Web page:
Try resetting the BIOS which should reset the hardware tables and might slap Windows upside the head. As follows:
Power off the unit, switch the PSU off and unplug the PSU cord from either the wall or the power supply.
Remove the motherboard CMOS battery for five minutes. In some cases it may be necessary to remove the graphics card to access the CMOS battery.
During that five minutes, press the power button on the case for 30 seconds. After the five minutes is up, reinstall the CMOS battery making sure to insert it with the correct side up just as it came out.
If you had to remove the graphics card you can now reinstall it, but remember to reconnect your power cables if there were any attached to it as well as your display cable.
Now, plug the power supply cable back in, switch the PSU back on and power up the system. It should display the POST screen and the options to enter CMOS/BIOS setup. Enter the bios setup program and reconfigure the boot settings for either the Windows boot manager or for legacy systems, the drive your OS is installed on if necessary.
Save settings and exit. If the system will POST and boot then you can move forward from there including going back into the bios and configuring any other custom settings you may need to configure such as Memory XMP profile settings, custom fan profile settings or other specific settings you may have previously had configured that were wiped out by resetting the CMOS.
In some cases it may be necessary when you go into the BIOS after a reset, to load the Optimal default or Default values and then save settings, to actually get the hardware tables to reset in the boot manager.
What kind of install did you do? CLEAN install? Refresh? Restore? Reset? In place upgrade? Fresh install using old partition structure?
Personally I think Windows task manager is junk anyhow, and I'd highly recommend if you want to monitor system resources and hardware, that you download HWinfo, install it, and choose the "sensors only" option when you run it. Uncheck the "summary" option.
That will at least tell you if this is a Windows issue or if there is a deeper problem with hardware reporting.
HWmonitor, Open hardware monitor, Realtemp, Speccy, Speedfan, Windows utilities, CPU-Z, NZXT CAM and most of the bundled motherboard utilities are often not the best choice as they are not always accurate. Some are actually grossly inaccurate, especially with certain chipsets or specific sensors that for whatever reason they tend to not like or work well with. I've found HWinfo or CoreTemp to be the MOST accurate with the broadest range of chipsets and sensors. They are also almost religiously kept up to date.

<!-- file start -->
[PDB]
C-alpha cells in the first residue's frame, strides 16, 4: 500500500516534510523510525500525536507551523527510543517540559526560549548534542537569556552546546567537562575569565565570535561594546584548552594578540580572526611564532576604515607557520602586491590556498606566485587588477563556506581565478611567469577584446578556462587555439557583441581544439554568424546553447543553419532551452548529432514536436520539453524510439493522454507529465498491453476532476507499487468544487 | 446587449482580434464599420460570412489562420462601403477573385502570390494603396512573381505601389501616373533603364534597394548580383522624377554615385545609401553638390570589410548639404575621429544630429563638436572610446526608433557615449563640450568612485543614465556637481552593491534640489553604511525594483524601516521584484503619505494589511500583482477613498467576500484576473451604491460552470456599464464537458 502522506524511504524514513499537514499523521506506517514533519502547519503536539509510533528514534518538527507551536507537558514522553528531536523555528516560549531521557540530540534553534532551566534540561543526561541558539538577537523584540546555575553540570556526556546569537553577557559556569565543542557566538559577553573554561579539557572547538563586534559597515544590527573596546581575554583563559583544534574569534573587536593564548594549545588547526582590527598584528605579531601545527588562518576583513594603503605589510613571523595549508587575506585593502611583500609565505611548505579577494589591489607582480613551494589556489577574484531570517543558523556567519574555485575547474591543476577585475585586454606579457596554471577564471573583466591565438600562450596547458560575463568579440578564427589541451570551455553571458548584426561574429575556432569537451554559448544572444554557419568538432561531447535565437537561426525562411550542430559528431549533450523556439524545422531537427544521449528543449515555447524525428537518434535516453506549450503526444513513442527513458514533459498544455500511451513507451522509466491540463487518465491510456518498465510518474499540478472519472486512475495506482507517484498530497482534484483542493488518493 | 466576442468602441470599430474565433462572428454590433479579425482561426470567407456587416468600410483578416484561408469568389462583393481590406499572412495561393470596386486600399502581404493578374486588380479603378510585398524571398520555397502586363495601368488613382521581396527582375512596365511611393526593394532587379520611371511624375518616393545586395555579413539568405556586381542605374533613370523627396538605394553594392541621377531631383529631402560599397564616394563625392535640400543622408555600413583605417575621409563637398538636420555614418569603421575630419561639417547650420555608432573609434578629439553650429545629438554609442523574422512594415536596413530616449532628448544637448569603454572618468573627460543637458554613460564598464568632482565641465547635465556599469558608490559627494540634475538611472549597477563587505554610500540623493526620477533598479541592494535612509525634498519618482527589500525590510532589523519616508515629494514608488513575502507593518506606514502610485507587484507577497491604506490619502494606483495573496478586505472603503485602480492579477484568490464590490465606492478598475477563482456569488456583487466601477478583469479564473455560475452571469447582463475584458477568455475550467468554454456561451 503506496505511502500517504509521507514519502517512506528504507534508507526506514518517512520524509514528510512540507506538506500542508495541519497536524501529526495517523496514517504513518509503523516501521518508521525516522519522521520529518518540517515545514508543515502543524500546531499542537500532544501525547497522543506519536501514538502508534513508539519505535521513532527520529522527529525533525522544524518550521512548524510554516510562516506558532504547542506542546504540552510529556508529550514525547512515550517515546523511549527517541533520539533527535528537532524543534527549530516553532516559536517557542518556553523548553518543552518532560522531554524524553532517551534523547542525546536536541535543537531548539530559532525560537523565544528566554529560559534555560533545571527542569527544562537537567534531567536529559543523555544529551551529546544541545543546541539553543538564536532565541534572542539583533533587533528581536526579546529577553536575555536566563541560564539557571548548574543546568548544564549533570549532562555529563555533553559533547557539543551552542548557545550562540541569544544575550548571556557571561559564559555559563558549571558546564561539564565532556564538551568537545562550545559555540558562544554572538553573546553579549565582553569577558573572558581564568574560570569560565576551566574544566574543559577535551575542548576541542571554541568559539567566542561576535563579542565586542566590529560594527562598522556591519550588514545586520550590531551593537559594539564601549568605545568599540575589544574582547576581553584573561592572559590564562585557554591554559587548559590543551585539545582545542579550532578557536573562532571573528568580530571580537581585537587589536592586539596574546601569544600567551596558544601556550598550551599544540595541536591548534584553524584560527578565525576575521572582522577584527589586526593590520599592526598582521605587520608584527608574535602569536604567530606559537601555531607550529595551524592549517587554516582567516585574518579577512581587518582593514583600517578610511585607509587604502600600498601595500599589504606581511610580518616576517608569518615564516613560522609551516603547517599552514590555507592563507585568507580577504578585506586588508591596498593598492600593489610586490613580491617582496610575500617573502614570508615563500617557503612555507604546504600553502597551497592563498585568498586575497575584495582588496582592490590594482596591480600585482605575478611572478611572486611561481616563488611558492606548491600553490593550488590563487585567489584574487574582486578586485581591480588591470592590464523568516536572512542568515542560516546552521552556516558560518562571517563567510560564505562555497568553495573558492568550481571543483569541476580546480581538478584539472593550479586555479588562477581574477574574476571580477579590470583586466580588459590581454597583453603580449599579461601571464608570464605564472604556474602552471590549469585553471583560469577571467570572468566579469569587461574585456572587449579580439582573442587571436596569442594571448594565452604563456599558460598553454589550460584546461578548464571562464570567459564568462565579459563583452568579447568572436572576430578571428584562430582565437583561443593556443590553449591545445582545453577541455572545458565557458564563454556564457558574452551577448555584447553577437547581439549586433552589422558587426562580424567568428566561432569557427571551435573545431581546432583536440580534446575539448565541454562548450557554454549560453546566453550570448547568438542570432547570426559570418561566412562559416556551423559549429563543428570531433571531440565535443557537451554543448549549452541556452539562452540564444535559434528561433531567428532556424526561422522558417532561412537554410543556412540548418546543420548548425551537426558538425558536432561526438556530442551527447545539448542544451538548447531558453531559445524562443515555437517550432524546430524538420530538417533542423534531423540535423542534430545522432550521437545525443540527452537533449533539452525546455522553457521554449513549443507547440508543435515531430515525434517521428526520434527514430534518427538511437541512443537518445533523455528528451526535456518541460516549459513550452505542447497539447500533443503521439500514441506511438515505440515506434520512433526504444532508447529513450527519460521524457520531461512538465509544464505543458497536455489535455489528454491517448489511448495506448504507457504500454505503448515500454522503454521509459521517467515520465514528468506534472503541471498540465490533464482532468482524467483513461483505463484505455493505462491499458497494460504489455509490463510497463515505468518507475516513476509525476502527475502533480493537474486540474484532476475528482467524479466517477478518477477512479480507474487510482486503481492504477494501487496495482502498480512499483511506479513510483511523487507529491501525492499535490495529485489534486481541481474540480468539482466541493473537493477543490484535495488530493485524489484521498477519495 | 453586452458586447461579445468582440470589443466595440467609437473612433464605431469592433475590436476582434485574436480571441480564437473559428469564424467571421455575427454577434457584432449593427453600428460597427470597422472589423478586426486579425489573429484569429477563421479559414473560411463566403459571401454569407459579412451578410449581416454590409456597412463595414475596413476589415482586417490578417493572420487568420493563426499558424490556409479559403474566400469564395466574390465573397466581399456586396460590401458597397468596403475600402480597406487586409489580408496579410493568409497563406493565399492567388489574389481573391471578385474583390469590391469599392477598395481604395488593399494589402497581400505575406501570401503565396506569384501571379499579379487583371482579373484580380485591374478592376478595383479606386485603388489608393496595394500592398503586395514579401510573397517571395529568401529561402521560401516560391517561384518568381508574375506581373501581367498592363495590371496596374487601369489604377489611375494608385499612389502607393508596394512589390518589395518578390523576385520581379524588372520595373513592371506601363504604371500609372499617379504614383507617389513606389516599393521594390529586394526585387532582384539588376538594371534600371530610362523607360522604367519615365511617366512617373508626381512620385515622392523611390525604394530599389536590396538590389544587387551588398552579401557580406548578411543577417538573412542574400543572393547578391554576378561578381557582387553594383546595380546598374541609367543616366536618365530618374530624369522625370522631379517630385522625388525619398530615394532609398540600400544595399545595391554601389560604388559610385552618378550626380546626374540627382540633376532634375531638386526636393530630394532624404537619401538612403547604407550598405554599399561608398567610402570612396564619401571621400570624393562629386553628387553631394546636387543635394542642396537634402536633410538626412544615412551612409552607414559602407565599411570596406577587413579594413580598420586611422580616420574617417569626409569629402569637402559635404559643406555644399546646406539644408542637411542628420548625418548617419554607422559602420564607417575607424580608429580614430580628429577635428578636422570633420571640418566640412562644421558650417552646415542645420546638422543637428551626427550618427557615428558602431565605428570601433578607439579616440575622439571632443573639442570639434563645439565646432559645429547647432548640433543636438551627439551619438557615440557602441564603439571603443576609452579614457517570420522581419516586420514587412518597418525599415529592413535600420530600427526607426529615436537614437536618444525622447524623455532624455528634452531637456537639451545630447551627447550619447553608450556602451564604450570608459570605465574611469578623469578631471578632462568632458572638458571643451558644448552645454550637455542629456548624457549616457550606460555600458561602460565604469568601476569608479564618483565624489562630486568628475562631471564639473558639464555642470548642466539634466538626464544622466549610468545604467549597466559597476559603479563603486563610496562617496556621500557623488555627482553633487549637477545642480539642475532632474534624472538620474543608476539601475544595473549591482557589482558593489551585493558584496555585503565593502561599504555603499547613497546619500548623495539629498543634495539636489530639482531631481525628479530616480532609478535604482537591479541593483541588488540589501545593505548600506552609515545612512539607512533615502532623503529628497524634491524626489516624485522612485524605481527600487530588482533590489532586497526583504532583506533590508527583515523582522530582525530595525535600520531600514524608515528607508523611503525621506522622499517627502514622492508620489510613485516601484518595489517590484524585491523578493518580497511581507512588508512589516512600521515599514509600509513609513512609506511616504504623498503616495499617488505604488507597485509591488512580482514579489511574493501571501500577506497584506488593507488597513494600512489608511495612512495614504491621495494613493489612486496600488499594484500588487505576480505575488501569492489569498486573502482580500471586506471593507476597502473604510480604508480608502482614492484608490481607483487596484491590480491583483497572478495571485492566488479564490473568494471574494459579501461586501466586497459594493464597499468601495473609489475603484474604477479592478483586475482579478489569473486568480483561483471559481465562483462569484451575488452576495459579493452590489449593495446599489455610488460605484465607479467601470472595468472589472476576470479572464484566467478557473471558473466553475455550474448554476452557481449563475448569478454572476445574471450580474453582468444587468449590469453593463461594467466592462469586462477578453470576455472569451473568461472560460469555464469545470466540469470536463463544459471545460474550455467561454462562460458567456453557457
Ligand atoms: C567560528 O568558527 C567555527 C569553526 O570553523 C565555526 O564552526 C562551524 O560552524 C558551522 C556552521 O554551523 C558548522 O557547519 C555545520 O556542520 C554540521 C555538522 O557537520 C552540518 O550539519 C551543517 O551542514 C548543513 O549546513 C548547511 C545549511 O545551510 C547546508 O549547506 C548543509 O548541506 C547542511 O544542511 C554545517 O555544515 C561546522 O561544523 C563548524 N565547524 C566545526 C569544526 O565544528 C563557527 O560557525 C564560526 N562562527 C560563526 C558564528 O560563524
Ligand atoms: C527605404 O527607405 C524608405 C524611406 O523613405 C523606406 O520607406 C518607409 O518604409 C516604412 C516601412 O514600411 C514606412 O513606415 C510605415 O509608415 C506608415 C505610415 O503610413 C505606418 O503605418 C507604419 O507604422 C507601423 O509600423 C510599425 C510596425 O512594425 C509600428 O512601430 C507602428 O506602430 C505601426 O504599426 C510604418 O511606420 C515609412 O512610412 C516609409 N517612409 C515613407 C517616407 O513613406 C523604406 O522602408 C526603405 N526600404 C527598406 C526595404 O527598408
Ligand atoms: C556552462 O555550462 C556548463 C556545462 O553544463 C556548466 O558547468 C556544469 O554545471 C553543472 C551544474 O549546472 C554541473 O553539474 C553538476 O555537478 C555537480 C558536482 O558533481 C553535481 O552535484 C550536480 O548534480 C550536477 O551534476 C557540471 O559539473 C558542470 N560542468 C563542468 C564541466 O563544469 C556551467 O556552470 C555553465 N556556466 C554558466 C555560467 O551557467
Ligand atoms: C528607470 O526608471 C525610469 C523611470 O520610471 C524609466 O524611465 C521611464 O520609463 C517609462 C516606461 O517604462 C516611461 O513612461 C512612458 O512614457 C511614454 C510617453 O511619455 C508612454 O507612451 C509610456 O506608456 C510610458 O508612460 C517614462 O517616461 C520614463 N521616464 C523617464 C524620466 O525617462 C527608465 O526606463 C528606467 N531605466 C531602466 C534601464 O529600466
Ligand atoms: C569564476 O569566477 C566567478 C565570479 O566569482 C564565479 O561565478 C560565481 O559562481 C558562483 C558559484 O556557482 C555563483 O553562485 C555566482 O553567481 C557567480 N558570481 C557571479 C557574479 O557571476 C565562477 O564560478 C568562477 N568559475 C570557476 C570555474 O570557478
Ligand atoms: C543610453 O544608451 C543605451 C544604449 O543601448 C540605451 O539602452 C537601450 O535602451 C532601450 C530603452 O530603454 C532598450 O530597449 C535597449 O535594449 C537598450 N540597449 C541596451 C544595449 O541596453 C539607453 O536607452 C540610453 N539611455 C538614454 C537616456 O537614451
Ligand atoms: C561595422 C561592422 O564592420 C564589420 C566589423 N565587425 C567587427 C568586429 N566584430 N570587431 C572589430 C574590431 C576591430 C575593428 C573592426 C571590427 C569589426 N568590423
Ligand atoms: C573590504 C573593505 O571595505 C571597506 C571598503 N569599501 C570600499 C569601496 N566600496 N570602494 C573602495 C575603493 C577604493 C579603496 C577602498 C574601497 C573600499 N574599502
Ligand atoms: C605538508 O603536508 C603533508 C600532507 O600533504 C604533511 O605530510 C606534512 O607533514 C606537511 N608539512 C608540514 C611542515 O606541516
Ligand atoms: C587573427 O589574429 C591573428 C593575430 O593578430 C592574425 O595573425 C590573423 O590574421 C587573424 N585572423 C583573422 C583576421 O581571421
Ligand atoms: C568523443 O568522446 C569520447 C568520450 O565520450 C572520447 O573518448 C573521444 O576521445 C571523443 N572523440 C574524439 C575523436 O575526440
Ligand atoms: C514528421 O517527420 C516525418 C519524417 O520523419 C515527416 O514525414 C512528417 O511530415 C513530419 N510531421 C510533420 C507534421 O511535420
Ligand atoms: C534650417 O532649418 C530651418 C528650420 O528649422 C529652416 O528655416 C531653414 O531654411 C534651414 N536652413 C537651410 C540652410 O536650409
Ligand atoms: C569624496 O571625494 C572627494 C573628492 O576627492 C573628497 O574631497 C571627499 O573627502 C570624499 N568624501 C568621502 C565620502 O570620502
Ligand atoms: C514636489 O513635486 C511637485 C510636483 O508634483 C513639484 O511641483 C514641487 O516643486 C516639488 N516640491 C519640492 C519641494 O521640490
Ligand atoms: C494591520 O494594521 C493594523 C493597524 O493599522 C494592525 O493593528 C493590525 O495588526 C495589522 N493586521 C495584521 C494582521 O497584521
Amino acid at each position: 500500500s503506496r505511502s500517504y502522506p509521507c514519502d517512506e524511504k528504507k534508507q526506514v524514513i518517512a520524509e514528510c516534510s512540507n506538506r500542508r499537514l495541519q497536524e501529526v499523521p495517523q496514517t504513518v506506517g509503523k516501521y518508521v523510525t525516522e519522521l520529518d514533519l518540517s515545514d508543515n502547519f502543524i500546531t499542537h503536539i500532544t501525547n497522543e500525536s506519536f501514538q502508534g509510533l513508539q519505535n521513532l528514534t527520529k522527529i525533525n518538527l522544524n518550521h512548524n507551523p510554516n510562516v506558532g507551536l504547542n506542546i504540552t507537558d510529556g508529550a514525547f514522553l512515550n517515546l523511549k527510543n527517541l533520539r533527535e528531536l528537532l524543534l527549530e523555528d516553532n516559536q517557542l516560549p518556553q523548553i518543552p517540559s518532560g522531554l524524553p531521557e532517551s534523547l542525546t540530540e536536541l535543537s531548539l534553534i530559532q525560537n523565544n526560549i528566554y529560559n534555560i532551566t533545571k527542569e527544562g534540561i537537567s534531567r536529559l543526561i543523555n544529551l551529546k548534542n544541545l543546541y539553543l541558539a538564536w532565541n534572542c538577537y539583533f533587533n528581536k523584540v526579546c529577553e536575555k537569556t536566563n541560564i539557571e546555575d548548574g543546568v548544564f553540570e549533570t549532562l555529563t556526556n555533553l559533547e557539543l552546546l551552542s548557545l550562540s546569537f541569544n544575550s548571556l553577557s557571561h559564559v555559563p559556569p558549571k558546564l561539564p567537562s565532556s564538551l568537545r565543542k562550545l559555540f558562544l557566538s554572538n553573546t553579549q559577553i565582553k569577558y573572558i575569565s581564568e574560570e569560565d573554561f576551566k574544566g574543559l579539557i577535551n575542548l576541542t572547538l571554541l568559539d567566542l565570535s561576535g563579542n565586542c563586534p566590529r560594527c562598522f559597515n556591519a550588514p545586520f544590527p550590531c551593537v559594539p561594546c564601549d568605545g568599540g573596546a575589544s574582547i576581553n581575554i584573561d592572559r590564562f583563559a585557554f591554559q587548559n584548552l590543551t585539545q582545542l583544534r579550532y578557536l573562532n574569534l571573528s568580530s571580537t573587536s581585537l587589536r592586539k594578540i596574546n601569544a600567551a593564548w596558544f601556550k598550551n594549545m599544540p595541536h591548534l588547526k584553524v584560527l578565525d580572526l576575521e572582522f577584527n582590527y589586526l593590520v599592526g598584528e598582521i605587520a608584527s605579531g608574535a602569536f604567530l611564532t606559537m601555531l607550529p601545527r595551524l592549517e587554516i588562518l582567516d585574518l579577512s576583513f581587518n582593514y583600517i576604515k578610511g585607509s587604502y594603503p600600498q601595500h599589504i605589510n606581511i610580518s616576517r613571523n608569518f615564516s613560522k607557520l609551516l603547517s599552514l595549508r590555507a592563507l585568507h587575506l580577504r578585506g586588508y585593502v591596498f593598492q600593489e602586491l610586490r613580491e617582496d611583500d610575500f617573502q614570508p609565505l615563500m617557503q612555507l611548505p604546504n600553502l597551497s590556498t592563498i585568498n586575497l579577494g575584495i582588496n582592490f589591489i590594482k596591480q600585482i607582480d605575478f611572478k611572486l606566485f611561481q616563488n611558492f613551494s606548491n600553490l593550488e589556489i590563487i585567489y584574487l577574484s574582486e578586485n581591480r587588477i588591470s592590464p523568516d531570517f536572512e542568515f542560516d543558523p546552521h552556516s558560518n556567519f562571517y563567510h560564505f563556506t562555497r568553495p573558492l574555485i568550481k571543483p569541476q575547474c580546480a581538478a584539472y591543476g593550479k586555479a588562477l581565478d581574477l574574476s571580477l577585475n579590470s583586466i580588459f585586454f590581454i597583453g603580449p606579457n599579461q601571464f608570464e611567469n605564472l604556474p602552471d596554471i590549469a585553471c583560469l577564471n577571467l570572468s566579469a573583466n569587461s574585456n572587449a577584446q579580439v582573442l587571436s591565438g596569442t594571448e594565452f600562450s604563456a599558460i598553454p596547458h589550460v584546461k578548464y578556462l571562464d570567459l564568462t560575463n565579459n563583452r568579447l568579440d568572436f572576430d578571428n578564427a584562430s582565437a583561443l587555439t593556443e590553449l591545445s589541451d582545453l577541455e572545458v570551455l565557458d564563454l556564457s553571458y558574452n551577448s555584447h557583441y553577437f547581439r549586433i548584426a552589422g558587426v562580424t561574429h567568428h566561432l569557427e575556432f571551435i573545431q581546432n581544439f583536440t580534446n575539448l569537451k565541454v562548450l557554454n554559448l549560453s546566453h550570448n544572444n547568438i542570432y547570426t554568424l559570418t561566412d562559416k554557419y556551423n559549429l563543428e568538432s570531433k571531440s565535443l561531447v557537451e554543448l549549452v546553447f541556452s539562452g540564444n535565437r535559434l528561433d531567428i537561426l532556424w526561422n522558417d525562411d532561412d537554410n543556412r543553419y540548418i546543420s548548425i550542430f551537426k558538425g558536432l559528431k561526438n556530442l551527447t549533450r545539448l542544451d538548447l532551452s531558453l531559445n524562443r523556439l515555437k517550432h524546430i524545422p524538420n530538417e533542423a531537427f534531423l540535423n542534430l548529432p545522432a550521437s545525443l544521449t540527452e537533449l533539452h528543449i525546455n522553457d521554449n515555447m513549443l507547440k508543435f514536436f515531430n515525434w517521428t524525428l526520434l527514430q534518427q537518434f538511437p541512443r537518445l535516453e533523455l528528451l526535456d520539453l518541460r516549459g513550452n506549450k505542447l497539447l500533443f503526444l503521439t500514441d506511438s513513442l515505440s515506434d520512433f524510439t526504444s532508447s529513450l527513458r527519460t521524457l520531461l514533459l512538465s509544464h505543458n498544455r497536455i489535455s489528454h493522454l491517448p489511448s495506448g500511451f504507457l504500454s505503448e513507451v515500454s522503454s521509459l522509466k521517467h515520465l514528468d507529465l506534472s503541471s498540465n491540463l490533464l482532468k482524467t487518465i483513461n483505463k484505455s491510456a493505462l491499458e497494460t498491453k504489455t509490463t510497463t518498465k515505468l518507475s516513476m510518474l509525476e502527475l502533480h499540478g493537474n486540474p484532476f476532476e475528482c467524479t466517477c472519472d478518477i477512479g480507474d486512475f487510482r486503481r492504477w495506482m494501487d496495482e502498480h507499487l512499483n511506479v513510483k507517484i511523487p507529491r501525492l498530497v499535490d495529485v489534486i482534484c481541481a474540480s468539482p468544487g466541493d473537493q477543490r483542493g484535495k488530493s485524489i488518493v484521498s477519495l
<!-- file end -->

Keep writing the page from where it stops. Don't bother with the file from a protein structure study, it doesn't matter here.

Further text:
CoreTemp is great for just CPU thermals including core temps or distance to TJmax on older AMD platforms.
HWinfo is great for pretty much EVERYTHING, including CPU thermals, core loads, core temps, package temps, GPU sensors, HDD and SSD sensors, motherboard chipset and VRM sensor, all of it. When starting HWinfo after installation, always check the box next to "sensors only" and de-select the box next to "summary".
Run HWinfo and look at system voltages and other sensor readings.
Monitoring temperatures, core speeds, voltages, clock ratios and other reported sensor data can often help to pick out an issue right off the bat. HWinfo is a good way to get that data and in my experience tends to be more accurate than some of the other utilities available. CPU-Z, GPU-Z and Core Temp all have their uses but HWinfo tends to have it all laid out in a more convenient fashion so you can usually see what one sensor is reporting while looking at another instead of having to flip through various tabs that have specific groupings, plus, it is extremely rare for HWinfo to not report the correct sensor values under the correct sensor listings, or misreport other information. Utilities like HWmonitor, Openhardware monitor and Speccy, tend to COMMONLY misreport sensor data, or not report it at all.
After installation, run the utility and when asked, choose "sensors only". The other window options have some use but in most cases everything you need will be located in the sensors window. If you're taking screenshots to post for troubleshooting, it will most likely require taking three screenshots and scrolling down the sensors window between screenshots in order to capture them all.
It is most helpful if you can take a series of HWinfo screenshots at idle, after a cold boot to the desktop. Open HWinfo and wait for all of the Windows startup processes to complete. Usually about four or five minutes should be plenty. Take screenshots of all the HWinfo sensors.
Next, run something demanding like Prime95 version 26.6 or Heaven benchmark. Take another set of screenshots while either of those is running so we can see what the hardware is doing while under a load.